Heroes: Taffy 3 unit monuments

It has been stated in numerous ways, by a great number of Authors, Historians, and Survivors: “After vicious sea battles, when ships are sunk, there is little left to view.  The waters close over and the sea swallows the debris, with the broken and bleeding bodies of shipmates.  There are no funerals, there are no honor guards with ceremonies and prayers, and there are no grave markers or memorials.  The sea forever conceals the slaughter of battle.”  Historians may remember the battle, but the names of persons lost in combat are soon forgotten, except by those who lost family.  Promises to remember their sacrifices in perpetuity, last only a few weeks We survivors DO REMEMBER.

For those who survived a vicious sea battle and two days adrift in the shark infested waters, the memory of dismembered bodies, spilled blood and vicious shark attacks, on dear friends, are forever etched in their memories.

Many years after the nightmare, of the sea battle off the island of Samar, in the Philippines, survivors began to came together at ship reunions, to honor their lost in action shipmates.  WE DO REMEMBER THEM.

Inspired by a survivor from the USS St. Lo (CVE-63), plans were formulated, to erect numerous memorials in memory of the Killed in Action, from our Task Unit 77.4.3 better known as Taffy 3, by engraving their names into granite memorials, and placing them in Fort Rosecrans National Cemetery, at Point Loma, San Diego, California.

Shown in the photograph in the background, are three memorials, bearing names of our Killed in Action.  The two end memorials have uprights, telling the history of  how  they were lost.  Memorials from Left to Right represent the lost in action of 11 ships. The mini carriers (CVE’s) also list the names of their KIA Squadron personnel.   For a comparison, we lost more than 800 lives in less that 2 hours, while in a year, 800 were lost in Iraq.  All lives are precious, but they were another down payment for freedom, beginning with the charge by Patriots, up Bunker Hill.

Back row, left

USS Gambier Bay (CVE-73), SUNK, Ship’s Company Killed in action 119.  Squadron VC-10 Killed in Action 9.  These 4 ships listed as sunk, by cruisers, had to swim for two days and nights, before rescued.

Back row, center, this long memorial carries the names from three ships, from left to right,

USS Hoel (DD-533) SUNK. Killed in Action 252 Officers and Enlisted Personnel.

USS Johnston (DD-557), SUNK.. Killed in Action 183 Officers and Enlisted Personnel.

USS  Samuel B. Roberts (DE-413), SUNK. Killed in Action 90 Officers and Enlisted Personnel.

Back row, right, a memorial dedicated to the Killed in Action from the following ships.

USS Kalinin Bay (CVE-68) Ship’s Company Killed in Action 5. Squadron VC-3 Killed in Action 12..

USS Fanshaw Bay (CVE-70).  Ship’s Company Killed in Action 4. Squadron VC-68.Killed in Action 2.

USS White Plains (CVE-66). Ship’s Company Killed in Action 4. Squadron VC-4. .Killed in Action 9..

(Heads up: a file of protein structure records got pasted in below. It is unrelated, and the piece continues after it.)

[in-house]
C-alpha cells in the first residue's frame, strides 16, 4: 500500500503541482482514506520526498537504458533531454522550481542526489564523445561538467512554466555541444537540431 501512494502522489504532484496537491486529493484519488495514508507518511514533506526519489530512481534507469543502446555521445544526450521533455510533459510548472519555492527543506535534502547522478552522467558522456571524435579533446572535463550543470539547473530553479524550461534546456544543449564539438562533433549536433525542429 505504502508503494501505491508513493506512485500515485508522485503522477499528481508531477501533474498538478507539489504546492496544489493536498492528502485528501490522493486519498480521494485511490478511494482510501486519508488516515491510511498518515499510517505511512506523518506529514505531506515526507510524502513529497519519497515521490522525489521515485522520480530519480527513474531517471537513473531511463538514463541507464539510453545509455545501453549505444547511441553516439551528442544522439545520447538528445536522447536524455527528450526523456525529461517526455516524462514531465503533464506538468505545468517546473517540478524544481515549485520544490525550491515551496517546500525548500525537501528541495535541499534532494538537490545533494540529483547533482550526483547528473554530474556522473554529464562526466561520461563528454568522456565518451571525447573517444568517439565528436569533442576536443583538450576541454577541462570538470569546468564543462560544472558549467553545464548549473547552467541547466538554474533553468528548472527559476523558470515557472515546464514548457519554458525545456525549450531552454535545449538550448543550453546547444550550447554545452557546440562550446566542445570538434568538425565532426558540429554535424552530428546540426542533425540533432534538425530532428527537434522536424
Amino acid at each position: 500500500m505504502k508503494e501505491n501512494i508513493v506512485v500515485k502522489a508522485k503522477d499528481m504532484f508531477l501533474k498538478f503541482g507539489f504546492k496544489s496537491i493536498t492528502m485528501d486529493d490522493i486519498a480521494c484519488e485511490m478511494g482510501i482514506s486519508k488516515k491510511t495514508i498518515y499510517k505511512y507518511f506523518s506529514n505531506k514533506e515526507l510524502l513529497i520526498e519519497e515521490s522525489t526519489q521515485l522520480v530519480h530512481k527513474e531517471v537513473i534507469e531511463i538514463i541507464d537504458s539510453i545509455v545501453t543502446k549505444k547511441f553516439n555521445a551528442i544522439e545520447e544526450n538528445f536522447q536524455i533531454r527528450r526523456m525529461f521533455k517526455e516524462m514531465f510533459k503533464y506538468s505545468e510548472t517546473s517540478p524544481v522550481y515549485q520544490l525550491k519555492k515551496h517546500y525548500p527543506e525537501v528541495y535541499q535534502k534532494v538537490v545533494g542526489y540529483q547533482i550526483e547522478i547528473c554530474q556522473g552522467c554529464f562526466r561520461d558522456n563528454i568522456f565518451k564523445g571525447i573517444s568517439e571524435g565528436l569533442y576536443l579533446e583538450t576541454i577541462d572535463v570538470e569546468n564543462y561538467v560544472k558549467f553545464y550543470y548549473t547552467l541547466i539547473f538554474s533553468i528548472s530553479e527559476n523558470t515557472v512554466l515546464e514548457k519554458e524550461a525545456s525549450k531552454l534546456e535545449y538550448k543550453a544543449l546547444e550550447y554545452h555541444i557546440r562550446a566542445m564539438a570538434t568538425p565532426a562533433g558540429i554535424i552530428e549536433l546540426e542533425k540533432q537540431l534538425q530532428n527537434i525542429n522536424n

USS Kitkun Bay (CVE-71). Ship’s Company Killed in Action 1.  Squadron VC-5. Killed in Action 4.

USS Heermann (DD-532)  Killed in Action 4 Enlisted Personnel.

Foreground, right

USS St Lo (CVE-63), formerly USS Midway SUNK by the first ORGANIZED Kamikaze attack.  Ship’s Company Killed in Action 95. Squadron VC-65 Killed in Action 19.

Foreground, left

Grave marker of Rear Admiral Clifton A.F. “Ziggy” Sprague, Commander Task Unit 77.4.3 (Taffy 3).

Our highly respected Task Unit Commander. RADM “Ziggy Sprague was burdened with the thoughts of the men he lost from his Task Unit 77.4.3 These men were constantly in his mind, until he was called by the Lord at an early age, perhaps expedited by the deep sorrow he carried.  Today he rests in the Fort Rosecrans National Cemetery at Point Loma, in San Diego.  Within a few feet, are the memorials that carry the names of those who were Killed in Action on October 25, 1944, or died from injuries to October 28, 1944. Only God knows how many men from General MacArthurs' beach head were saved, by the actions of our Admiral, “ZIGGY’ Sprague. He saved the day at Leyte Gulf, for the United States.  His success is yet to be recognized.  When it is, all the men of Taffy-3 will share, in the recognition a nation owes to its heroes.  Today their names are together, they are present in spirit, in a National Cemetery.  This cemetery in southern California is the closest, in our United States to the Battle Scene, where the heroes of Taffy-3 rest in eternal sleep, off the shore of Samar, Philippines.

At Leyte Gulf, off the shore of the Island of Samar, when Task Unit 77.4.3 (Taffy 3) found its self facing the monster fleet of Japanese Admiral Takeo Kurita, with no possible assistance from the major US Navy task unit of Admiral Bill Halsey, we under the command of RADM 'Ziggy' Sprague, took control of a hopeless situation.  We did it by ourselves for our country, until small units of Taffy 2 and Taffy 1 could join us. 


Many years, fifty, after WW II, like in the BATTLE OFF SAMAR, we could not wait for our Federal government to do for our Honored Killed in Action.  We, inspired by a survivor from the USS St. Lo, had the monuments and memorials, shown above, designed.  Funds were raised from Killed in Action, Deceased Shipmates Families and survivors from the ships of Task Unit 77.4.3 (Taffy 3).  Patriotism is alive.

Tony Potochniak USS Gambier Bay - VC10 Web Site Historian


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last revised May 06, 2011
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